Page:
Creating Habitat

CREATE WILDLIFE HABITAT WITH NATIVE PLANTS

Wildlife habitat. What is it and why would you want critters in your backyard? And what kind of critters?

wildlife habitat

A mama opossum with her babies on her back. Opossums eat 5,000 ticks a season so you definitely want them in your yard

 

ANIMALS NEED WILDLIFE HABITAT

But their habitat is disappearing at an alarming rate. And just like us, they need food, water, a place to nest & raise their young and shelter/cover from predators.

wildlife habitat

Frogs help keep insect populations in check. Photo: Wayne Robinson

 

There are so many animals that will benefit from improving your landscaping. Birds, butterflies, bees, opossums, turtles, flying squirrels (one of our favorites), frogs, lizards, deer, bear… The list goes on & on.

BUT WHY DO YOU WANT CRITTERS IN YOUR BACKYARD?

But back to the question, why would you want them in your backyard. Well, bats eats hundreds of mosquitos and opossums clean up all your overripe fruit and about 5,000 ticks a season. Butterflies are beautiful to watch and who doesn’t love a turtle ambling through your garden. Wildlife nourishes the soul, at least our souls.

When we set out to attract more butterflies and bees to our yard, we really didn’t think about other animals. Let’s put in native pollinator plants and we will have more butterflies or so our thinking went.

wildlife habitat

A butterfly getting nectar from a flower

 

Planting lots of milkweed, ironweed, coneflower, bee balm, black eyed susans and other nectar & host plants were just the beginning. But wait, what is a host plant?

wildlife habitat

Butterflies lay their eggs on host plants

 

wildlife habitat

A field of native black eyed susans which provide food to many pollinators

 

YOU NEED BOTH HOST AND NECTAR PLANTS FOR BUTTERFLIES

A host plant is a specific plant on which the butterfly will lay its eggs and then the emerging caterpillars will eat in order to turn into butterflies. Without host plants, there would be no butterflies and different host plants attract different butterflies. Then you need nectar plants to provide them with food.

LIZARDS, FROGS & OPOSSUMS, OH MY!

Now that we have butterflies taken care of, what about other animals. It turns out opossums love persimmon trees. Frogs need leaf cover to hide in during the day. Lizards like exposed rocks on which to sun themselves. Flying squirrels need seeds, slugs, spiders and anything they can find. And birds need insects to feed their young. Lots of insects!

wildlife habitat

A flying squirrel glides through the air. Photo: Alex Badyaev/www.tenbestphotos.com.

 

wildlife habitat

A thrush feeds her babies caterpillars. It takes hundreds of caterpillars each day to feed a baby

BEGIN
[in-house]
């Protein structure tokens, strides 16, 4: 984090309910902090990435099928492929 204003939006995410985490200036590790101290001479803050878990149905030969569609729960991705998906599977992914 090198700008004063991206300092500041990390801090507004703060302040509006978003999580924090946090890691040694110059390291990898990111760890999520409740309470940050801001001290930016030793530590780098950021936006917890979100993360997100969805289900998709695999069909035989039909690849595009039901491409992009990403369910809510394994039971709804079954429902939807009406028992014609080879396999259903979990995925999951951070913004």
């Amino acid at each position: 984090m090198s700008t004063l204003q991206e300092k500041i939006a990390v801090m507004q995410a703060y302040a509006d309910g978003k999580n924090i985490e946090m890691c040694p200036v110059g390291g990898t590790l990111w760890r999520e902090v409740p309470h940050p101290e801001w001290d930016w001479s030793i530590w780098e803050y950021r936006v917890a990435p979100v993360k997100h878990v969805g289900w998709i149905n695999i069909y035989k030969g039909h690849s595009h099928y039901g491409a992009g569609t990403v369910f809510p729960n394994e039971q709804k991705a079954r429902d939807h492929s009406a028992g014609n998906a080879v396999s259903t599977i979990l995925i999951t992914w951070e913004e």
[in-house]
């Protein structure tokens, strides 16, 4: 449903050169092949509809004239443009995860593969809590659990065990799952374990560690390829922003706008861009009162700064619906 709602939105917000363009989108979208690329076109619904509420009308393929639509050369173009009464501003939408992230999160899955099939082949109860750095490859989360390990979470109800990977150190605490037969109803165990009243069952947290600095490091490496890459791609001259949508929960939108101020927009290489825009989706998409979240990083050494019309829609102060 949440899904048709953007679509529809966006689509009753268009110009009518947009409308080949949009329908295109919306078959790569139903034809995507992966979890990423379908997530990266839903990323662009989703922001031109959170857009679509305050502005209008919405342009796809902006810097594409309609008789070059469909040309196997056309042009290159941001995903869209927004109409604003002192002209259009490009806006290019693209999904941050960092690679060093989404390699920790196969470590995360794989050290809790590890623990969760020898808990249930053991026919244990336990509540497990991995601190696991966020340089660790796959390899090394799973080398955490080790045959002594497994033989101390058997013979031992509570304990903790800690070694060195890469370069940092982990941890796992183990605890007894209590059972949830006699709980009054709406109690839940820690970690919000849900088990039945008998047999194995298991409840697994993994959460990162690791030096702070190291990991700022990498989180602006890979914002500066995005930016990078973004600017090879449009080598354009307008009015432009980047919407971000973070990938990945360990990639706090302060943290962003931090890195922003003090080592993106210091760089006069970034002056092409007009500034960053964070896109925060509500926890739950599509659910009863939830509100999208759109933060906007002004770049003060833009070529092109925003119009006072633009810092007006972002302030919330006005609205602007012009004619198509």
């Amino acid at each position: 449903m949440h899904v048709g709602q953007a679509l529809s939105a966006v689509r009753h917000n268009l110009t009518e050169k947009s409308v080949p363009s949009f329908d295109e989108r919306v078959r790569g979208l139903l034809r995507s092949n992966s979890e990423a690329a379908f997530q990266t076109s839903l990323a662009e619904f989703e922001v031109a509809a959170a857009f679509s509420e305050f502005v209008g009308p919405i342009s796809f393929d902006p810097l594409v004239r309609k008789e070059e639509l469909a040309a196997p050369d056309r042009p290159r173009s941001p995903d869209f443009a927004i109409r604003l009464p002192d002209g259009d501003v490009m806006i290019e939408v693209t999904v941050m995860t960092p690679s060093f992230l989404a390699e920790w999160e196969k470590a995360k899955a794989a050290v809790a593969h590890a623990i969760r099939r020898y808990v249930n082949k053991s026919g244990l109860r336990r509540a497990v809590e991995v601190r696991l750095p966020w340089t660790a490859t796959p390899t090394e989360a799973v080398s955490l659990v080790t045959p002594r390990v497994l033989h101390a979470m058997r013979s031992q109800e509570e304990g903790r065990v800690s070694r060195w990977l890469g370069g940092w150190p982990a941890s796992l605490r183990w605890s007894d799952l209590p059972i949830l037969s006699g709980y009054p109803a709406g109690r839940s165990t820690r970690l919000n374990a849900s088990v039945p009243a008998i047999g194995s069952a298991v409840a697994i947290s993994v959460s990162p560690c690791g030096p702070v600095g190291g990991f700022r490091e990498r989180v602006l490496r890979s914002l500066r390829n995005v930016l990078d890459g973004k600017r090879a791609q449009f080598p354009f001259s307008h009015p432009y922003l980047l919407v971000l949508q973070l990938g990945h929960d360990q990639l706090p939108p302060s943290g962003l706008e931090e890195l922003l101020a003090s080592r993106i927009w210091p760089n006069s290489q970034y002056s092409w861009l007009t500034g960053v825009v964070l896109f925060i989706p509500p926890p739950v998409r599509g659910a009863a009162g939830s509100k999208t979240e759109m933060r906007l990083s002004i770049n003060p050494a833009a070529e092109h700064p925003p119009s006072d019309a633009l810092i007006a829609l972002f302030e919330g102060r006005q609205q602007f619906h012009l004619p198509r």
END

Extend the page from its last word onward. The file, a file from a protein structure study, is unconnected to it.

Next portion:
HOW MANY INSECTS DOES A BABY BIRD EAT?

Ok, how many insects? Well, let’s take a chickadee. Each chick needs more than 350 caterpillars a day for about 16 days until the baby fledges (leaves the nest) or over 5,000 catepillars. Then multiply that by the number of babies. That is a lot of bugs!

 

wildlife habitat

The oak tree is one of the most important native trees for wildlife providing food for hundreds of animals

 

And those bugs rely on native plants for 90% of their diet. So no native plants, no bugs, no birds. It is pretty simple.

A study was recently done where the number of caterpillars was counted on different trees in the same neighborhood. Guess how many were on a Bradford pear (non-native)? One. How many on an oak (native)? Four hundred & ten! More than enough to feed one baby chickadee for a day.

Oh, and the oak supplies acorns which are eaten by over 100 animals. Kind of a no brainer, if in fact, you want to help wildlife. To learn more about the importance of oak trees, read our blog Best Trees to Plant

wildlife habitat

Animals need water in addition to food and shelter. Dale built this fountain for our backyard

 

ALL ANIMALS NEED WATER & SHELTER

And all animals need water and shelter. So Dale has created 2 fountains from rocks he found which provide water. It is so much fun to watch the cardinals and finches taking a bath in the fountain.

You can help bats by installing a bat house and providing lots of nectar flowers which will attract moths and flying insects which the bats eat. Many birds will benefit from birdhouses especially wrens, chickadees and bluebirds.

wildlife habitat

A wildlife habitat. And no, it is not ours but someday…

 

And while our garden doesn’t look like this picture (yet!), we are well on our way to attracting and helping our wildlife thrive. What’s in your backyard?

To Learn More:

There are numerous research publications that have useful info and lots of tips for planning wildlife habitat. Check out the following:

Landscaping for Wildlife with Native Plants
Pollinator Conservation Resource Center. Xerces Society
Bringing Nature Home: How You Can Sustain Wildlife with Native Plants by Doug Tallamy

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